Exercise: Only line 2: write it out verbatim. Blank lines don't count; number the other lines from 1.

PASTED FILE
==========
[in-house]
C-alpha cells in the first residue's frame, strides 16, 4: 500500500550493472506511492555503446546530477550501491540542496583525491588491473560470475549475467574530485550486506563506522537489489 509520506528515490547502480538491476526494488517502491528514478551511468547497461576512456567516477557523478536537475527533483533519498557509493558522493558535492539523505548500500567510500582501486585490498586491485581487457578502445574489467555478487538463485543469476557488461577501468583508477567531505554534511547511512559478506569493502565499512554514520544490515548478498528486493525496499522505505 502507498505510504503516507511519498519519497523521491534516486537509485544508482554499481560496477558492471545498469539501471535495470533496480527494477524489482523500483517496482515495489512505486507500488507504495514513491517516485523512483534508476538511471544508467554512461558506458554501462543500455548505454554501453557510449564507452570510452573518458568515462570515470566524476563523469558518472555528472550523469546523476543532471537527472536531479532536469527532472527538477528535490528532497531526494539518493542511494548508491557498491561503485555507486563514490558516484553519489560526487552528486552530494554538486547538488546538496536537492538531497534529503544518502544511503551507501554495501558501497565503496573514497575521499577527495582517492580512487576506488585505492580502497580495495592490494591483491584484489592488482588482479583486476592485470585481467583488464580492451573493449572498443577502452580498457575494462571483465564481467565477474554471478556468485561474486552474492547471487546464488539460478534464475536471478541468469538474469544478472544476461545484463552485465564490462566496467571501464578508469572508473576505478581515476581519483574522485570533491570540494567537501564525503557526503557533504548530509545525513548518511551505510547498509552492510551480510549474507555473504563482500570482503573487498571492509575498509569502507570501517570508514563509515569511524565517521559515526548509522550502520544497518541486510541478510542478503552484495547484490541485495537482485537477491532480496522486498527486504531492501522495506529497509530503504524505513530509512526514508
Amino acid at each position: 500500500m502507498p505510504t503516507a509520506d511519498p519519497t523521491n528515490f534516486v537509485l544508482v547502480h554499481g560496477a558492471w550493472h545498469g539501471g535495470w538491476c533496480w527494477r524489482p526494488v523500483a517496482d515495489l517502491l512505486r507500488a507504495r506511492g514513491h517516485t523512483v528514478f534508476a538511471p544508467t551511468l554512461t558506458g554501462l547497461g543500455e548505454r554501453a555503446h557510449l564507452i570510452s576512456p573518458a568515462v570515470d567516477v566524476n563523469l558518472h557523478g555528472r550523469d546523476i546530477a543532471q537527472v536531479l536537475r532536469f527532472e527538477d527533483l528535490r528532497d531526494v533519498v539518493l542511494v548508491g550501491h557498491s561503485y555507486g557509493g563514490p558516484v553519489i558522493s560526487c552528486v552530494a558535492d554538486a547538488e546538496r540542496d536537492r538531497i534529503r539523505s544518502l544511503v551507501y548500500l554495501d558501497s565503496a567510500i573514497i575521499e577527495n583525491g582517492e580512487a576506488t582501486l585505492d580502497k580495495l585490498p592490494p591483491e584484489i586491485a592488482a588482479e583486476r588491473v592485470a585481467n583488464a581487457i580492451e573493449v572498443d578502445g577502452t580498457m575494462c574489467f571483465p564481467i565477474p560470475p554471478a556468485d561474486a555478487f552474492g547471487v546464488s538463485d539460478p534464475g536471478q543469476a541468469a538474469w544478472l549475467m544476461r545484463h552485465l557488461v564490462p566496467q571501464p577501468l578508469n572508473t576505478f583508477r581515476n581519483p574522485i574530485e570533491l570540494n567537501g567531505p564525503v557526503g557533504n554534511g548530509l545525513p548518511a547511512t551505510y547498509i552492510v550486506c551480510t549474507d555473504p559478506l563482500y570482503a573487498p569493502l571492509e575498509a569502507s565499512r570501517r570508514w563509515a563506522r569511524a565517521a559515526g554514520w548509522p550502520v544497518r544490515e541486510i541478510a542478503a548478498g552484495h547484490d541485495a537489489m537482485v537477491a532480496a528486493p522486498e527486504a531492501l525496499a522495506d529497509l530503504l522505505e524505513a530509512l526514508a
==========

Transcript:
C-alpha cells in the first residue's frame, strides 16, 4: 500500500550493472506511492555503446546530477550501491540542496583525491588491473560470475549475467574530485550486506563506522537489489 509520506528515490547502480538491476526494488517502491528514478551511468547497461576512456567516477557523478536537475527533483533519498557509493558522493558535492539523505548500500567510500582501486585490498586491485581487457578502445574489467555478487538463485543469476557488461577501468583508477567531505554534511547511512559478506569493502565499512554514520544490515548478498528486493525496499522505505 502507498505510504503516507511519498519519497523521491534516486537509485544508482554499481560496477558492471545498469539501471535495470533496480527494477524489482523500483517496482515495489512505486507500488507504495514513491517516485523512483534508476538511471544508467554512461558506458554501462543500455548505454554501453557510449564507452570510452573518458568515462570515470566524476563523469558518472555528472550523469546523476543532471537527472536531479532536469527532472527538477528535490528532497531526494539518493542511494548508491557498491561503485555507486563514490558516484553519489560526487552528486552530494554538486547538488546538496536537492538531497534529503544518502544511503551507501554495501558501497565503496573514497575521499577527495582517492580512487576506488585505492580502497580495495592490494591483491584484489592488482588482479583486476592485470585481467583488464580492451573493449572498443577502452580498457575494462571483465564481467565477474554471478556468485561474486552474492547471487546464488539460478534464475536471478541468469538474469544478472544476461545484463552485465564490462566496467571501464578508469572508473576505478581515476581519483574522485570533491570540494567537501564525503557526503557533504548530509545525513548518511551505510547498509552492510551480510549474507555473504563482500570482503573487498571492509575498509569502507570501517570508514563509515569511524565517521559515526548509522550502520544497518541486510541478510542478503552484495547484490541485495537482485537477491532480496522486498527486504531492501522495506529497509530503504524505513530509512526514508